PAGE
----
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By Gerald Andae
When Ngure Mutero was five months into completion of his biotechnology degree, the Health ministry imposed a ban on Genetically Modified Organism (GMO) crops in Kenya. This was devastating news.
After years of studying biotechnology, his skills would have gone to waste following the ban on use of living systems and organisms to develop or make products in Kenya.
Despite the ban, Mr Mutero who was doing undergraduate studies at the Kenyatta University enrolled for a Master’s degree, hoping that there would be a policy change.
“As a biotechnology student, the news on the ban of GMO imports was devastating and I felt hopeless that all that I had studied would go to waste,” he said.
As the National Biosafety Authority (NBA) granted a conditional approval for the environmental release of biotech maize (BT MON 810) last week and plans to issue its verdict on genetically-modified cotton next month, Mr Mutero is hopeful.
However, the NBA’s chief executive officer Willy Tonui was quick to add that the authority has only granted permission for the environmental release, but the genetically modified maize cannot be cultivated yet or commercialised.
“The authority has granted a conditional approval only for environmental release for the purpose of conducting National Performance Trials and collecting analysis data, but not for cultivation, importation or placing in the market,” said Mr Tonui.
But despite the NBA’s cautionary note, the approval, to Mr Mutero is one small but vital step for GMO proponents and a giant leap for Kenya.
Dr Joel Ochieng’, the secretary-general of the Kenya University Biotechnology Consortium welcomed the decision by NBA, conditions notwithstanding, saying it gives a ray of hope to students of biotechnology, whose careers have been hanging in the balance as they could not apply the skills learnt.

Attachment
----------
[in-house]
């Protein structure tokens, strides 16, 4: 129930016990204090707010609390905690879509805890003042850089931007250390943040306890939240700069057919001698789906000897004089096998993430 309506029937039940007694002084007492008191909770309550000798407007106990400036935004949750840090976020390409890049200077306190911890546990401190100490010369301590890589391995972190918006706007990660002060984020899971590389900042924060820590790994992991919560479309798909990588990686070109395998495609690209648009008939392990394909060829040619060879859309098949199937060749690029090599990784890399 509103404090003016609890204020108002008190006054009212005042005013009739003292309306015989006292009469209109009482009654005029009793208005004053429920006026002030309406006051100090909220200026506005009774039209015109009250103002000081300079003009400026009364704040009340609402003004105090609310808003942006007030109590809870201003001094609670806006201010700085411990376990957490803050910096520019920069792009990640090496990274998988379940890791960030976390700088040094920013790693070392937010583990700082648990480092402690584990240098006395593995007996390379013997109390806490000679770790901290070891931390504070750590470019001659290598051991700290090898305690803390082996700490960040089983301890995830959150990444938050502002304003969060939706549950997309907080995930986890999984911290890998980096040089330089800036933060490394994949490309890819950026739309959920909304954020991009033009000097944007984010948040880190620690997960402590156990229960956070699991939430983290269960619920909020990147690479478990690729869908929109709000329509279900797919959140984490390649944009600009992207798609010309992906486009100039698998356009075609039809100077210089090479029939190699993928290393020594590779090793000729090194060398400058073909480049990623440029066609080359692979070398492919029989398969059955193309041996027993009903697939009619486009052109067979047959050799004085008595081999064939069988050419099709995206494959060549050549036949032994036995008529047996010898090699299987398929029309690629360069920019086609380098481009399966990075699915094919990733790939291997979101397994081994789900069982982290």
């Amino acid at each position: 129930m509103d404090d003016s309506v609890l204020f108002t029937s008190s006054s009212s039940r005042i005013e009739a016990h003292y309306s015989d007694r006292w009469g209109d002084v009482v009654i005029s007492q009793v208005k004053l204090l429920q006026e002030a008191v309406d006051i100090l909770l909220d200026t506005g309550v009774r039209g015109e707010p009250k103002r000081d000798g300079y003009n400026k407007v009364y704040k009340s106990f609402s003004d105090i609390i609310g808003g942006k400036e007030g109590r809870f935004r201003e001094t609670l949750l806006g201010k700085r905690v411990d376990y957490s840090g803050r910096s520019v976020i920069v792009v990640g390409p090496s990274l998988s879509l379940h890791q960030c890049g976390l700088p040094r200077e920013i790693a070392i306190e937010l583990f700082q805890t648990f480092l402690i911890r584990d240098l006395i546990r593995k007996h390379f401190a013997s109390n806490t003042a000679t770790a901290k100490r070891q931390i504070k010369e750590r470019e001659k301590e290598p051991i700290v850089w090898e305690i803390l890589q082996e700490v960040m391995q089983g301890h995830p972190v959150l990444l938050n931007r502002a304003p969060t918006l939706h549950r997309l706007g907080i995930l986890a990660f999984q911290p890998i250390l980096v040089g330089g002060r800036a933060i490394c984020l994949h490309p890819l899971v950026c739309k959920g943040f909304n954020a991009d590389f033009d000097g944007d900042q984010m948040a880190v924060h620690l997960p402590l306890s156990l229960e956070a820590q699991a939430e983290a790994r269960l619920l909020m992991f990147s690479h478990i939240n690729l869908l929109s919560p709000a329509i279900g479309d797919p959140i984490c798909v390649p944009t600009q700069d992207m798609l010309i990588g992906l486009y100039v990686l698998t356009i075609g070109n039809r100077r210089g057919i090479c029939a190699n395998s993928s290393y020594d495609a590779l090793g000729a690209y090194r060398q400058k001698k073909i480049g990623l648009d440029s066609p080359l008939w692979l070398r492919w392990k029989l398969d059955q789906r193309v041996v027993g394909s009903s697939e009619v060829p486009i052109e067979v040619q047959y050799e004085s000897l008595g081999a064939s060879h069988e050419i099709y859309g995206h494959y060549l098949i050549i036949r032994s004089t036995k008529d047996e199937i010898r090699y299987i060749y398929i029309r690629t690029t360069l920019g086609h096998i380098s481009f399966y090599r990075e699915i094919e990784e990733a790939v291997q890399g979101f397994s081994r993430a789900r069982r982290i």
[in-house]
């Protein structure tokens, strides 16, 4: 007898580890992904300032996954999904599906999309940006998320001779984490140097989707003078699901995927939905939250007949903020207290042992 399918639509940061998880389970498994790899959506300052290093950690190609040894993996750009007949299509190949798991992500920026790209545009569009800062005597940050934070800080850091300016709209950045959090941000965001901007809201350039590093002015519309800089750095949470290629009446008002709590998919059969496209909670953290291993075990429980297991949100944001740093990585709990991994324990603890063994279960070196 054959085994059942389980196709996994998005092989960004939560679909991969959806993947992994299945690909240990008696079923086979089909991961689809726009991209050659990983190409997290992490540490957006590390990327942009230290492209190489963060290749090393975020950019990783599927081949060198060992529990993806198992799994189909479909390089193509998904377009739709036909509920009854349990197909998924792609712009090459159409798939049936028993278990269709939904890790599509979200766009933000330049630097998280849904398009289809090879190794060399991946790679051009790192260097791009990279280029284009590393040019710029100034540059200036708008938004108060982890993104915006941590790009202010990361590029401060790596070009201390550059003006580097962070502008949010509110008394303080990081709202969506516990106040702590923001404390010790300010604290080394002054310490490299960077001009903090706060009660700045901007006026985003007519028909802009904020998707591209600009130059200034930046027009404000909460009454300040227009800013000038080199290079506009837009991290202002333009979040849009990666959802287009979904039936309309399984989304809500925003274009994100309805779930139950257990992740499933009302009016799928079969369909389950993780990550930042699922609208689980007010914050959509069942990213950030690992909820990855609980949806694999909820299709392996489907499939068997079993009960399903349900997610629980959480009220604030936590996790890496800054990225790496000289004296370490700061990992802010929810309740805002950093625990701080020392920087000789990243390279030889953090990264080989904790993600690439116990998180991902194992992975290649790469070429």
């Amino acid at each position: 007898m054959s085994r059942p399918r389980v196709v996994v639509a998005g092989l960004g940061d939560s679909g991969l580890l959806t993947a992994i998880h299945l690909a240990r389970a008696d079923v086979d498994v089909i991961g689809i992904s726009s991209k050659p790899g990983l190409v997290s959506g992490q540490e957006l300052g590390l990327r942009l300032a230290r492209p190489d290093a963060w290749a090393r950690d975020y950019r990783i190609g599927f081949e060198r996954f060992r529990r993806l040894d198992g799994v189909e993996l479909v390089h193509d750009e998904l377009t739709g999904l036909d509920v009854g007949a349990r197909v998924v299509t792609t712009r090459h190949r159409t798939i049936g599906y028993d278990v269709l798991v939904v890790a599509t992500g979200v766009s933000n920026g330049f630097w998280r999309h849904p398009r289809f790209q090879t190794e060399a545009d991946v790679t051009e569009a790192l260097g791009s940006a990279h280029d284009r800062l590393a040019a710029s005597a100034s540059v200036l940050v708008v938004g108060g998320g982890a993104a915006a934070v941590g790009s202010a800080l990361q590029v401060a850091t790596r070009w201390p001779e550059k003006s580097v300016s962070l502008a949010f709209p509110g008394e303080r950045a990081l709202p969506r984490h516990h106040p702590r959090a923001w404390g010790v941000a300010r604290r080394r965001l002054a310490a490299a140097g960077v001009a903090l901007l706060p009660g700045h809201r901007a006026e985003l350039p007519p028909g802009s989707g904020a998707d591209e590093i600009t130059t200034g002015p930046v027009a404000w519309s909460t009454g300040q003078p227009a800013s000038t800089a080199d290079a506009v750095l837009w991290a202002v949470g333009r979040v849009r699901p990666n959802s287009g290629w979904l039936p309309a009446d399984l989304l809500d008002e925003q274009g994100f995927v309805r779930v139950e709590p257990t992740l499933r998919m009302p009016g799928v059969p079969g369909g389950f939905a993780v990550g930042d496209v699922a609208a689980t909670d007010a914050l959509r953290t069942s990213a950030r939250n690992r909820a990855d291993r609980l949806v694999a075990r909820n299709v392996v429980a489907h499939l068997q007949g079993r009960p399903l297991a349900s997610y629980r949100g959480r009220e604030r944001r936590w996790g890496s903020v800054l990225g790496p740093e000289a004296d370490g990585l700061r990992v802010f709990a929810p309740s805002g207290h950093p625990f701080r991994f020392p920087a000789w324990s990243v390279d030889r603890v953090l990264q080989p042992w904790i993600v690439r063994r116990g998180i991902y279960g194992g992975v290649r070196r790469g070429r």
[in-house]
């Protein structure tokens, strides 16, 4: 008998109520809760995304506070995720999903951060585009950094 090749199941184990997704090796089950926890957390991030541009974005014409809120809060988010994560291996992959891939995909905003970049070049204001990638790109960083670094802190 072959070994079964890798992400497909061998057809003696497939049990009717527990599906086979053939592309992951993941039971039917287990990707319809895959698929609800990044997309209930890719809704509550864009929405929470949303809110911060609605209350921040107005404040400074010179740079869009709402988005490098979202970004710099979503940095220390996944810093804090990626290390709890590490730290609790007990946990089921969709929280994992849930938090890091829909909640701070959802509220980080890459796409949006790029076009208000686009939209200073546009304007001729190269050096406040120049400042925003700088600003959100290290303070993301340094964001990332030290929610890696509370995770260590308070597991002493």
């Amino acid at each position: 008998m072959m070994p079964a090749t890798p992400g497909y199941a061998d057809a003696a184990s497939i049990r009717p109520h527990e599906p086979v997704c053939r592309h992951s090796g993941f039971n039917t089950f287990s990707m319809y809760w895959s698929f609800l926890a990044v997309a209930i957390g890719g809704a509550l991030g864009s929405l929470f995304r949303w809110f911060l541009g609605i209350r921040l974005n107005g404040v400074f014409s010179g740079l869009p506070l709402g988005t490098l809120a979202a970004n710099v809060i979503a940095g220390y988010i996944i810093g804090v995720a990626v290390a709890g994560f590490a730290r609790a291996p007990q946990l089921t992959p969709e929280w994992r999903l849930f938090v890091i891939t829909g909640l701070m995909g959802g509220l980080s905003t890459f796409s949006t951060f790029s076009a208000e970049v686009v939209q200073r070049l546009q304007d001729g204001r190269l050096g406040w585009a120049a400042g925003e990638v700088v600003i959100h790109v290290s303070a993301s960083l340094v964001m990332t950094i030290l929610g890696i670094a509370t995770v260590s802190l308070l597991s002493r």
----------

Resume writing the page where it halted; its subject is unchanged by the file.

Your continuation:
He pointed out that university intakes for biotechnology courses dropped significantly following the GMO ban in 2012 as students were discouraged from studying a course whose practical application was not guaranteed.
Dr Ochieng’ said more than five Kenyan universities offer degree courses in biotechnology, enrolling students who get very high grades in secondary schools and a total ban on GMO would mean that these students seek jobs in alternative fields.
“When we restrict GMOs and we have students who are pursuing those courses, it creates an impression in their minds that what they are doing is useless since they cannot execute what they were taught anywhere within the country,” he said.
In 2014, student admission to biotechnology course stood at 1,872 with 29 learners switching to other fields, underlining waning interest in the programme. In 2011, only three students made the switch.
The conditional approval comes almost a year after the Kenya Agricultural Research Organisation (Kalro) and the African Agricultural Technology Foundation (AATF) applied for the environmental release, cultivation, and placing on the market the GMO crops.
Mr Tonui said that prior to the seed trials, the applicants will have to conduct an environmental impact assessment and submit the report to the National Environmental Management Authority (Nema) before their request is considered.
The environmental assessment is aimed at highlighting the impact of the crop on the surroundings, the views of the people in regard to the GMO crops as well as the opinions of the decision-makers in different counties concerning the crop.
During the field trials, the NBA will compare between the conventional seed varieties and the genetically-modified ones to determine changes in nutritional composition, yield performance and pest tolerance.
“We will use these parameters to determine the suitability of the biotech seeds,” said Mr Tonui in an interview with the Business Daily.
Kalro and AATF are also be required to provide detailed biosafety stewardship programme and monitoring roadmap to the NBA. The trial crops are planted in Kalro farms across the country.
Dr Ochieng’ said some of the NBA conditions, such as complying with the existing laws are tricky.
“When you say that the ban has been lifted, but there are conditions tied to it, especially on compliance with the law, it is as good as the permission has not been granted since it will take us back to the restrictions guiding the ban currently,” he said.